Six months after Hurricane Matthew, hunger and desperation grip Haiti’s south

Nearly six months after Hurricane Matthew devastated Haiti’s Grand’Anse, Nippes, and Sud departments, hunger and desperation are pervasive. There have been multiple reports of people eating poisonous plants or tree bark just to stave off hunger, and in the city of Jérémie people are still living under tarpaulins sent by USAID after the storm.

According to Le Nouvelliste, an elderly couple in the town of Candache hanged themselves because of hunger. Jean-Claude Fignolé, a writer and member of the Board of Christian aid group Food for the Poor, told the web site that “there is a level of distress that words can’t express.” Benoit Jean Guerrier, the parliamentary deputy from Moron/Chambellan, has voiced a fear of food riots.

While Jovenel Moïse, the protégé of former President Michel Martelly, won a majority (55 percent) in the November 20 presidential election and thereby avoided a runoff, only 20 percent of eligible voters turned out nationwide. Having received only 600,000 votes in a country of nearly 11 million people, Moïse and his allies in the ruling elite are aware of the precariousness of their position.

On March 22, Food for the Poor found 240 people, including 84 women and 62 children, living in a cave near Jérémie in Grand’Anse. The President and CEO of the organization told the Miami Herald that “they have no food. They have no water. They have no shelter. It really is a crime against humanity.”

Aside from the Miami Herald, whose coverage was picked up by Haiti-Libre, Radio Television Caraibes, and other French-language outlets, the American press has been silent about the conditions facing those found in the cave.

After visiting Jérémie last week, the vice president of another NGO told Herald that “I don’t want to say that there could be mass starvation right away, but we could start to see 10, 20, and 30 people at a time dying.”

A March report from the UN’s Office for the Coordination of Humanitarian Affairs (OCHA) estimates that of the 2.1 million Haitians affected by the hurricane last October, 1.4 million still don’t have enough food or safe drinking water. Educational resources for more than 300,000 children are lacking, and more than half a million people don’t have adequate shelter.

Shortly after the storm, UN Special Adviser David Nabarro demonstrated the callousness of the organization’s approach, saying during a visit that “so many excellent things are already happening … as the people themselves are hard at work, readjusting their lives so they are protected from the elements.”

Three months later, at the beginning of January, Oxfam reported that 80 percent of crops which would have normally been harvested in January and February in the Sud and Grand’Anse deparments were destroyed by the storm.

The Haitian government has estimated a total of US $2.9 billion in losses to crops, livestock, houses, and infrastructure from Matthew. OCHA is seeking to raise less than $300 million this year for humanitarian aid in Haiti, of which only 13.2 percent had been received as of this writing. The United States has contributed a measly $16.9 million. The Haitian gourde has been depreciating rapidly against the dollar, making this level of “aid” even more insulting.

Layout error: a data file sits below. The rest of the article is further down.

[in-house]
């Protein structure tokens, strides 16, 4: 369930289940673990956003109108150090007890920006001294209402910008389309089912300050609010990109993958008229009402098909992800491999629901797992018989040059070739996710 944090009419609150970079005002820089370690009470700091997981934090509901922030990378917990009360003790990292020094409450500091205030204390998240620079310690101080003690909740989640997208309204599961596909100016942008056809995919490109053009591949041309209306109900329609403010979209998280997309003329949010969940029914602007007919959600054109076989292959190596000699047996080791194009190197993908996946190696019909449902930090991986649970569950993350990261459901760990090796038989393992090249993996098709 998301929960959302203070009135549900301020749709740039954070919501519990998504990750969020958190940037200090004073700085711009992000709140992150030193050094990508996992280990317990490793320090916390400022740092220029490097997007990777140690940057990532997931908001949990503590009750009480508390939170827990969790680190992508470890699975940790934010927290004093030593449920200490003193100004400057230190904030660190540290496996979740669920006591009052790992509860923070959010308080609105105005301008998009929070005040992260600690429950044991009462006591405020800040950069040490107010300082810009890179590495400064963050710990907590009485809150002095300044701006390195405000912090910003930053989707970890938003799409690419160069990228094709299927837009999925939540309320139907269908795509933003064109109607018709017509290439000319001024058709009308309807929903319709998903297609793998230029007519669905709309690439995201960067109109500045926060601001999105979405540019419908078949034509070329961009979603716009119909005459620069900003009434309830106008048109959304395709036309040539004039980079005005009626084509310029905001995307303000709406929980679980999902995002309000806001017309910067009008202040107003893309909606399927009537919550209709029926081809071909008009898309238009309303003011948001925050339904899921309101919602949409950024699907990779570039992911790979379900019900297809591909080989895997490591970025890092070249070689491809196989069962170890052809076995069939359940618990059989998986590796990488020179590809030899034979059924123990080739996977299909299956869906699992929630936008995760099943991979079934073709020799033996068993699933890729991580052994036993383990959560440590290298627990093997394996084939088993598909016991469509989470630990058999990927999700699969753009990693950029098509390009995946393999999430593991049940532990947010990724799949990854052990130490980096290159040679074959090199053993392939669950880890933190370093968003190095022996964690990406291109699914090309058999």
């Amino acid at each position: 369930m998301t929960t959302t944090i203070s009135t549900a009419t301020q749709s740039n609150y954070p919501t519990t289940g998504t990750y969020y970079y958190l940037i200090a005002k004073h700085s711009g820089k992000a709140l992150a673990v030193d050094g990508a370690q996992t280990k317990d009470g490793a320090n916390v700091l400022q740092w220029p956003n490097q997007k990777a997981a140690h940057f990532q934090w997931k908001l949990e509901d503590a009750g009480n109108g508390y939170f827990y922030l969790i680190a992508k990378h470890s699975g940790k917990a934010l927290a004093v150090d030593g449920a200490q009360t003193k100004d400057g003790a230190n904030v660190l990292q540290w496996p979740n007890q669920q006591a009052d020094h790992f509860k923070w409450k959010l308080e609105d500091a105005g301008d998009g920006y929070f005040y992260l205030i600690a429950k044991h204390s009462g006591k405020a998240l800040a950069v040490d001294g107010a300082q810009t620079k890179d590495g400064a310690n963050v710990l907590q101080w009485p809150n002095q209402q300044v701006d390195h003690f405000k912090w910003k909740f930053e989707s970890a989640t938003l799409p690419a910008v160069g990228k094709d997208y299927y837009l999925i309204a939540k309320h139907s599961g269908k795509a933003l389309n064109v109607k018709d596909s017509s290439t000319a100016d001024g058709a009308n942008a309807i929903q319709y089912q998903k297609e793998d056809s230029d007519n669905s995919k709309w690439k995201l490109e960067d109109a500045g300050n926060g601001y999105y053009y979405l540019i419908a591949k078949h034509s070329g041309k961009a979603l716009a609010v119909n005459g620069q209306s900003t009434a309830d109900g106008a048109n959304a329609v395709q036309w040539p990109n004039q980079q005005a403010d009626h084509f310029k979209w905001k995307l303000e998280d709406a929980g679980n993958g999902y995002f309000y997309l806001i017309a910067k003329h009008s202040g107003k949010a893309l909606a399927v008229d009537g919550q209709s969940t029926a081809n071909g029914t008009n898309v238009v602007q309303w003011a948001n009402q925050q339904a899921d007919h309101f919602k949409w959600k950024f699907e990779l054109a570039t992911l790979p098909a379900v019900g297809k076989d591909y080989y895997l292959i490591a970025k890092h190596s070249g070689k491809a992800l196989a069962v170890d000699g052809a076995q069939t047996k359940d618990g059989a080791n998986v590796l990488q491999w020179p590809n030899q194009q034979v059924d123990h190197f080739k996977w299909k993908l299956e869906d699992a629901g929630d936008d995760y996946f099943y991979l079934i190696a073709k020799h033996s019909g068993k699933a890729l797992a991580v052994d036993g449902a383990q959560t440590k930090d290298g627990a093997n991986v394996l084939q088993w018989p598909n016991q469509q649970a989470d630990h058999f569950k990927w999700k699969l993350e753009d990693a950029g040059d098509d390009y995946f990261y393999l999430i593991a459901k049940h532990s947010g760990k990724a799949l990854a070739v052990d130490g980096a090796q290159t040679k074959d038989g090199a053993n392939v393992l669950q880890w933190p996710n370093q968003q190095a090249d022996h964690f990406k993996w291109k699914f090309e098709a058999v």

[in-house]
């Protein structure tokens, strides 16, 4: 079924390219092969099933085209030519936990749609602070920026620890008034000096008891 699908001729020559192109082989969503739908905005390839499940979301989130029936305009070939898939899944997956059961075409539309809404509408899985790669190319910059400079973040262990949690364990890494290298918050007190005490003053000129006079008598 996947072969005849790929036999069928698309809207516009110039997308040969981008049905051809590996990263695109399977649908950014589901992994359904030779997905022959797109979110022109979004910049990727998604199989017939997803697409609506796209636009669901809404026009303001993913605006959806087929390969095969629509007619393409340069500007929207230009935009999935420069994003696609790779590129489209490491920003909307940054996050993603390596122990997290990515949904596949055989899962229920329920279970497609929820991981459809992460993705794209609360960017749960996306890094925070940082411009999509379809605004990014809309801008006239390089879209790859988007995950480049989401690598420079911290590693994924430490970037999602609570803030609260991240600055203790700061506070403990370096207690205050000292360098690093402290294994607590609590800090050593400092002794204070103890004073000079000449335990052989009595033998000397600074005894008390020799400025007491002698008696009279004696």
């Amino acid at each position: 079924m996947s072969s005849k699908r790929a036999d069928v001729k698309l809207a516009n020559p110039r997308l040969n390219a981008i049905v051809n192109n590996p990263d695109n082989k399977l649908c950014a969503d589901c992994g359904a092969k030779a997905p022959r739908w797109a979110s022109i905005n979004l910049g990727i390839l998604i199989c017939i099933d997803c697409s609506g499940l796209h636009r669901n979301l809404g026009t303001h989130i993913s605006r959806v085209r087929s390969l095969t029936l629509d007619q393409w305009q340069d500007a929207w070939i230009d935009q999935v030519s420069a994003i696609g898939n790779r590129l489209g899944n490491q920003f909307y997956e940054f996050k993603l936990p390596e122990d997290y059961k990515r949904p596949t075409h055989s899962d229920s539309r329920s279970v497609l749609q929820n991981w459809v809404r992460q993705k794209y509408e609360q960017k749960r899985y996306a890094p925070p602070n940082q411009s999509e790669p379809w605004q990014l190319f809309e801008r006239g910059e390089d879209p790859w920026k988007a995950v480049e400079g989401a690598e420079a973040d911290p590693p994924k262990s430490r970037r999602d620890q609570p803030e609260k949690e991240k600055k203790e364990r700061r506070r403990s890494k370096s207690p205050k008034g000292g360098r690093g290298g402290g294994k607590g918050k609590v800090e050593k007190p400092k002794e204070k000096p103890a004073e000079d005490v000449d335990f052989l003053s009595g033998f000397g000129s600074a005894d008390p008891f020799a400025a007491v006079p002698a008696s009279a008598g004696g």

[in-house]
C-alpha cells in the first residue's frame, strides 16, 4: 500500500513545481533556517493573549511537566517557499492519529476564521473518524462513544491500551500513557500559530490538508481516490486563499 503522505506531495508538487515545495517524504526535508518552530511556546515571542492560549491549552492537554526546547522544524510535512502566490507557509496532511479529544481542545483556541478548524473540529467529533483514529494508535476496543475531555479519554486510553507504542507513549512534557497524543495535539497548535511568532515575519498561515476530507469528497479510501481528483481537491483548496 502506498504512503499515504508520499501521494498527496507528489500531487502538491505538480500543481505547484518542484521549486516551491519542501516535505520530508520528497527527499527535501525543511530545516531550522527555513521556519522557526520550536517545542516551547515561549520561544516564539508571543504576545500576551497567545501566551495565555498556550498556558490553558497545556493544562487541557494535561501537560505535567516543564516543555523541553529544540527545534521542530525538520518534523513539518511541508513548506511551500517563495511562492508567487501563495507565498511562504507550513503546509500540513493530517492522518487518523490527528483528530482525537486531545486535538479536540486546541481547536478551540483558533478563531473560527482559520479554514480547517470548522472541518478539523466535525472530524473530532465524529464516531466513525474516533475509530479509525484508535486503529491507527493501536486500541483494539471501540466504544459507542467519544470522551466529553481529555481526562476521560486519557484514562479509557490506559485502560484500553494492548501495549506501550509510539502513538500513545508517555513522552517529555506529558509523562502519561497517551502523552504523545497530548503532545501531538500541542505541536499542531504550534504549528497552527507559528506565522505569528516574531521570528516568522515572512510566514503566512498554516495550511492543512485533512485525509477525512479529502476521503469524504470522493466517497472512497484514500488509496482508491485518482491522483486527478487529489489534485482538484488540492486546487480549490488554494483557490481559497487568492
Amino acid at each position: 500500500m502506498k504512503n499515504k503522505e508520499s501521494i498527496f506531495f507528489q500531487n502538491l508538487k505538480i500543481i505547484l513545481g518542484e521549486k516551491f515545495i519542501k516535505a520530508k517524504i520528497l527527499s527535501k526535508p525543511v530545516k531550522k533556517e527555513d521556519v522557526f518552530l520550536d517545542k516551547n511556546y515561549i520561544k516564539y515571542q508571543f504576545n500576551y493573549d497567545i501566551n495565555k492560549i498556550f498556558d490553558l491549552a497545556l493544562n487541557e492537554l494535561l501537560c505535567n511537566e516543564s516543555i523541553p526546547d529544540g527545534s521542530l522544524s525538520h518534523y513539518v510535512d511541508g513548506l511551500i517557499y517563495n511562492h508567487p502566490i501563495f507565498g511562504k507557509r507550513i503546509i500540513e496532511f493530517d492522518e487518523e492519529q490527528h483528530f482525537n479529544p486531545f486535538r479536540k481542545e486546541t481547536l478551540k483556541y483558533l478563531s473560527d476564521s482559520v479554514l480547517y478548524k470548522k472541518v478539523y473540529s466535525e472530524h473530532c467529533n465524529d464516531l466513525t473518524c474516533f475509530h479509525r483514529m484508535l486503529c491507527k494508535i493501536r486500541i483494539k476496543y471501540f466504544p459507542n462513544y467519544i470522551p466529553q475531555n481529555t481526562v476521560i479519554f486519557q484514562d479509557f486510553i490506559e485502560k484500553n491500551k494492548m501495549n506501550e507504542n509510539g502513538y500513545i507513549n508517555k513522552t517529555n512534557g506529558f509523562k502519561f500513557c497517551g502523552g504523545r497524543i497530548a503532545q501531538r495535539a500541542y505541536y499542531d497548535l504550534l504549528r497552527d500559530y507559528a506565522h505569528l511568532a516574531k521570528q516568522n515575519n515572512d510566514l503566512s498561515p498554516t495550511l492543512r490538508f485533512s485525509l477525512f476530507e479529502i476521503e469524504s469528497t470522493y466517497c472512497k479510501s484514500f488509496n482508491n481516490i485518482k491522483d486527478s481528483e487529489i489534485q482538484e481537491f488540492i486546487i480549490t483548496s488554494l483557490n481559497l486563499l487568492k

MINUSTAH, the UN police and military force which has been used to suppress dissent since the 2004 coup against Jean-Bertrand Aristide, has a budget of nearly $350 million for the year ending June 30, 2017.

The Haitian government budgeted 10.7 billion gourdes (US$152,700,000 at the current exchange rate) for its Ministry of Justice and Public Security, which includes the National Police of Haiti, in the fiscal year ending September 30, 2017; a further 11.6 billion gourdes were budgeted for paying off government debt. The Ministry of Public Health and Population received only 5.5 billion gourdes, while Agriculture, Natural Resources and Rural Development received slightly more than 7 billion.

18.3 billion was allotted for the Ministry of Public Works, Transportation, and Communications in a budget that was decided before Matthew devastated the infrastructure in much of the south.

The gourde is falling rapidly against the dollar, while government revenues from a PetroCaribe agreement with Venezuela are unsteady because of world oil prices. Haitian government attempts to increase revenues by charging more for gasoline provoked protests in Port-au-Prince in February 2015.

Having developed the National Police of Haiti (PNH) to their satisfaction, the United States and UN are planning to end the MINUSTAH mission—which is widely hated for its history repression, sexual crimes and for causing the cholera epidemic—and let the PNH suppress domestic opposition. Coming out of his first working meeting with the heads of the police and army on March 28, Moïse’s Prime Minister Jack Guy Lafontant emphasized to the press that private property and investments will be protected but that specific plans are being kept secret.

In an article headlined “Private Sector Receives Assurances ahead of Final Election Results,” the Haiti Sentinel reported in December about a meeting between interim President Jocelerme Privert and members of the Economic Forum of the Private Sector and the Association of Haitian Industries (ADIH).

Georges Sassine, the president of ADIH, said afterward that “‘we came out of the meeting with the feeling that we are on the same wavelength with the executive … we have put all that we have in the balance so that the process succeeds.”

After the confirmation of Moïse’s election, the Forum issued a statement offering to “put itself from here on out at the disposition of the President and his collaborators.”